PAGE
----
Review – Mera: Queen of Atlantis #4 (DC Comics)

Publisher: DC Comics
Writer: Dan Abnett
Artwork: Lan Medina (pencils), Norm Rapmund (inks), Veronica Gandini (colours)
Lettering: Simon Bowland
Release Date: 23rd May 2018

When we left things last issue, Mera and Orm had journeyed to Xebel to seek their assistance in helping overthrown the tyrannical reign of the new King of Atlantis, Corum Rath.

Unsurprisingly, particularly given Mera’s history as a former Princess of Xebel, they weren’t exactly welcomed with open arms, leading to them having to compete in ritual combat in order to even gain an audience with King Nereus.

On the plus side, this gives the trio of Lan Medina, Norm Rapmund and Veronica Gandini ample opportunity to flex their artistic muscle by having Orm and Mera going head-to-trident-to-tentacle with a giant octopus (sorry, Octodon) in an enjoyable and action-packed set piece to open the issue.  It’s lot of fun to see Mera and Ocean Master working side-by-side, even if their teamwork leaves a little to be desired, and the artistic trio do a great job of giving the exchange the scale and energy it deserves,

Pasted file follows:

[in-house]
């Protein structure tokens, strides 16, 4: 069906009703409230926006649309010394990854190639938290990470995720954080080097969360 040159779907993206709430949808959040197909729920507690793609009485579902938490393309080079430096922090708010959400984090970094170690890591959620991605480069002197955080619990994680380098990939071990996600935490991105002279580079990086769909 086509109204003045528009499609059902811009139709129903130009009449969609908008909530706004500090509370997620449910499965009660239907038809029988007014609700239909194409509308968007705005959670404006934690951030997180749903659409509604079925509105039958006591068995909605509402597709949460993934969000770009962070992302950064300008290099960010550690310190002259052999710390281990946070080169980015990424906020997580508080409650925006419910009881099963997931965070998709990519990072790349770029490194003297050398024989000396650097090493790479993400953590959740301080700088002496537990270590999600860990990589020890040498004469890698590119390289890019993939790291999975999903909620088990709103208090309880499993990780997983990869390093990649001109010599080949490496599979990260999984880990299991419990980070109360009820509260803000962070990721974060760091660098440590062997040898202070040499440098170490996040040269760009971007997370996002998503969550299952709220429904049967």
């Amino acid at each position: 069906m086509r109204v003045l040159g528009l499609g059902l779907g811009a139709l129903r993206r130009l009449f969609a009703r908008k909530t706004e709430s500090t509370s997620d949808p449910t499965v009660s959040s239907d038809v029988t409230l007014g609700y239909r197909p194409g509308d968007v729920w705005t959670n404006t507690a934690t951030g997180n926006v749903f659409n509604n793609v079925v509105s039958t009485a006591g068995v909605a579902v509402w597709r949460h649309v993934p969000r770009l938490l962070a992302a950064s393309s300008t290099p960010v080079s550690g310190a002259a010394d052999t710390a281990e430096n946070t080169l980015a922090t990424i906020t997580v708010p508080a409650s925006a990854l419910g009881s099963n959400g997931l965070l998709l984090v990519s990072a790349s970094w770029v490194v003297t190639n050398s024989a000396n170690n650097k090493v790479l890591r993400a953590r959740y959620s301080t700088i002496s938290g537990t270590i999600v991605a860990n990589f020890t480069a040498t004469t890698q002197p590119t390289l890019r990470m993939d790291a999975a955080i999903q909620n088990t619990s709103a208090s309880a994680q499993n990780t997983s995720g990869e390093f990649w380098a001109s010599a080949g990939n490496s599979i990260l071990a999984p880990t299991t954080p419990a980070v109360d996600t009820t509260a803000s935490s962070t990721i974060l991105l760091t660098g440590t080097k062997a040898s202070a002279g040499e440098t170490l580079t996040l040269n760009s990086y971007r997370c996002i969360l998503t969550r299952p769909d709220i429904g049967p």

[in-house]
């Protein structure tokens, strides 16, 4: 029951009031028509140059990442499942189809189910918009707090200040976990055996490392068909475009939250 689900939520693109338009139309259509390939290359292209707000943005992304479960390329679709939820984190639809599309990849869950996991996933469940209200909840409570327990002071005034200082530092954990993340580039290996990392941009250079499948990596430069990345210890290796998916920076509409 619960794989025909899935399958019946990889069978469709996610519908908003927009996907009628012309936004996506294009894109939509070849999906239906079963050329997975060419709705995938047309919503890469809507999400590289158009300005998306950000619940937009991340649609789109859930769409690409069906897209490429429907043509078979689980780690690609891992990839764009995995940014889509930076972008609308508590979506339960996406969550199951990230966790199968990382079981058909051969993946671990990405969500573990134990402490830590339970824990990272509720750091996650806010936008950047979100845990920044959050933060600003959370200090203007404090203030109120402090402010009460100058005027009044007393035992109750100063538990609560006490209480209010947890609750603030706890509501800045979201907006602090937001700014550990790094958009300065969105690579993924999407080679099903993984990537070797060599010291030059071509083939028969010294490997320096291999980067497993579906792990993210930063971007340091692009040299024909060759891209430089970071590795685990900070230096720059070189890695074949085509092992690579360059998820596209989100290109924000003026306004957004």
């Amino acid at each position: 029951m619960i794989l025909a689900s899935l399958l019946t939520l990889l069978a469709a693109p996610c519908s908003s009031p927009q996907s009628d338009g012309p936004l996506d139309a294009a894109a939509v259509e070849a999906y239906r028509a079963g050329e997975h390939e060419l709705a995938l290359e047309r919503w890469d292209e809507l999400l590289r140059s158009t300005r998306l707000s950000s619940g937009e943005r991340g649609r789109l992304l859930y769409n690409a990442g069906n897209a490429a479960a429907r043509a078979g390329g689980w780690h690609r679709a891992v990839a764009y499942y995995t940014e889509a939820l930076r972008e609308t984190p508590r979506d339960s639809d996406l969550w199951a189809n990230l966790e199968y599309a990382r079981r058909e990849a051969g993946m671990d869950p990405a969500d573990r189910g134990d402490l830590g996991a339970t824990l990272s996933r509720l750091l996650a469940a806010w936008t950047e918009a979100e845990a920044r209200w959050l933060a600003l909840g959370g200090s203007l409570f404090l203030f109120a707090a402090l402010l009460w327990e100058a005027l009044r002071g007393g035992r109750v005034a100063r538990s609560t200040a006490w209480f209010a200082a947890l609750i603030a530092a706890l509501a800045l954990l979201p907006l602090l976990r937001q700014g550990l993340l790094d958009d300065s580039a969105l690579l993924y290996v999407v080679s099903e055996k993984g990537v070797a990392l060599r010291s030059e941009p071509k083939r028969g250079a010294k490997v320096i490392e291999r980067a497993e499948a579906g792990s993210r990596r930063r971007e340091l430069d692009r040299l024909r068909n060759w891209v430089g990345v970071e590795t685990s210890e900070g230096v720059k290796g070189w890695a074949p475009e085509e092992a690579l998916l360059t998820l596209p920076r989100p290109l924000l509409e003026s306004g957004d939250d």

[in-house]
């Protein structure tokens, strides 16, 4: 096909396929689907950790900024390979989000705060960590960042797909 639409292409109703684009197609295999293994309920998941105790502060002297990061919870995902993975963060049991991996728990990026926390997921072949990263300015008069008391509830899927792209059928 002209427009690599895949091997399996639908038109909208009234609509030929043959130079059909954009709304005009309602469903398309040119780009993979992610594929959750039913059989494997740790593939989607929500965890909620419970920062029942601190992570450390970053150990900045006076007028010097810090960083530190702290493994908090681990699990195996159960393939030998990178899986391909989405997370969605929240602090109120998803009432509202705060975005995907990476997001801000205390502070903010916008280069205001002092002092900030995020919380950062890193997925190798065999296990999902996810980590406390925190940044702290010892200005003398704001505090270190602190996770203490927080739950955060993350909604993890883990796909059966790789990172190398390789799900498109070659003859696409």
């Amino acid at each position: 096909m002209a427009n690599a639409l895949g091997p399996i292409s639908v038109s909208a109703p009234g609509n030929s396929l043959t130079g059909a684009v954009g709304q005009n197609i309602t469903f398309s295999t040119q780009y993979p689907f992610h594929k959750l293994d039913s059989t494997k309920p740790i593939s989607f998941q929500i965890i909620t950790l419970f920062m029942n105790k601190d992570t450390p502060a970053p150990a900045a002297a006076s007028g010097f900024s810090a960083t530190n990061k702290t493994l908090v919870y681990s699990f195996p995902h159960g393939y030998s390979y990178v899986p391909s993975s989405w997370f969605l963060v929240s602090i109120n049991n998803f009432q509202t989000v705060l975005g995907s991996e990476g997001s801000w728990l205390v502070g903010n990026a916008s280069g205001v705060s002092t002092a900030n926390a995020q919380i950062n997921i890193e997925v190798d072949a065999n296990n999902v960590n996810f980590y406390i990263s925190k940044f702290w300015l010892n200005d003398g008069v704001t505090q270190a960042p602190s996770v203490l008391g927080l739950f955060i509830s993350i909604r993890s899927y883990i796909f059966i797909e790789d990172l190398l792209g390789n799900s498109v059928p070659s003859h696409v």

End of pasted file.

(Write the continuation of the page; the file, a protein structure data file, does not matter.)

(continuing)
Rapmund’s inks are still perhaps a little harsh at times, particularly in the smaller panels, feeling like they’re suffocating Medina’s pencils a bit and giving the book an unnecessarily blocky feel.  That said, it’s a relatively minor criticism of what is an impressive, if slightly unambitious, visual package.

Writer Dan Abnett continues to expand on his stellar Aquaman run by wisely shining the spotlight firmly on his leading lady, although a decent chunk of this latest issue is focused on the characters who are left behind on dry land – Orm’s partner Erin and his half-sister Tula – giving us some extra insight into the seemingly “reformed” Ocean Master as well as providing a fairly significant shock near the end of the issue.

I’ve always maintained that Mera was one of the strongest DC characters not to already have her own book, and based on how effortlessly she’s keeping the pages turning here, I can only hope that this six-part mini leads to a full ongoing series somewhere down the line.  Particularly in light of the recent developments that have seen her become the “Queen in Exile” of Atlantis, the stage is well and fully set for Mera to step out of the shadows and into the limelight she so richly reserves.

As a series, Mera: Queen of Atlantis is continually proving itself to be much more than a lazy Aquaman spin-off, providing some fantastic characterisation for one of the best kept secrets in the DCU.  Packed with twists and turns, this series manages to blend the ‘Underwater Game of Thrones’ intrigue that has made the main Aquaman series such a success with some genuinely intriguing character development as Mera and Orm continue struggle with the burden of their responsibility. Well worth a look.

Rating: 4/5.


ceejThe writer of this piece was: Craig Neilson-Adams (aka Ceej)
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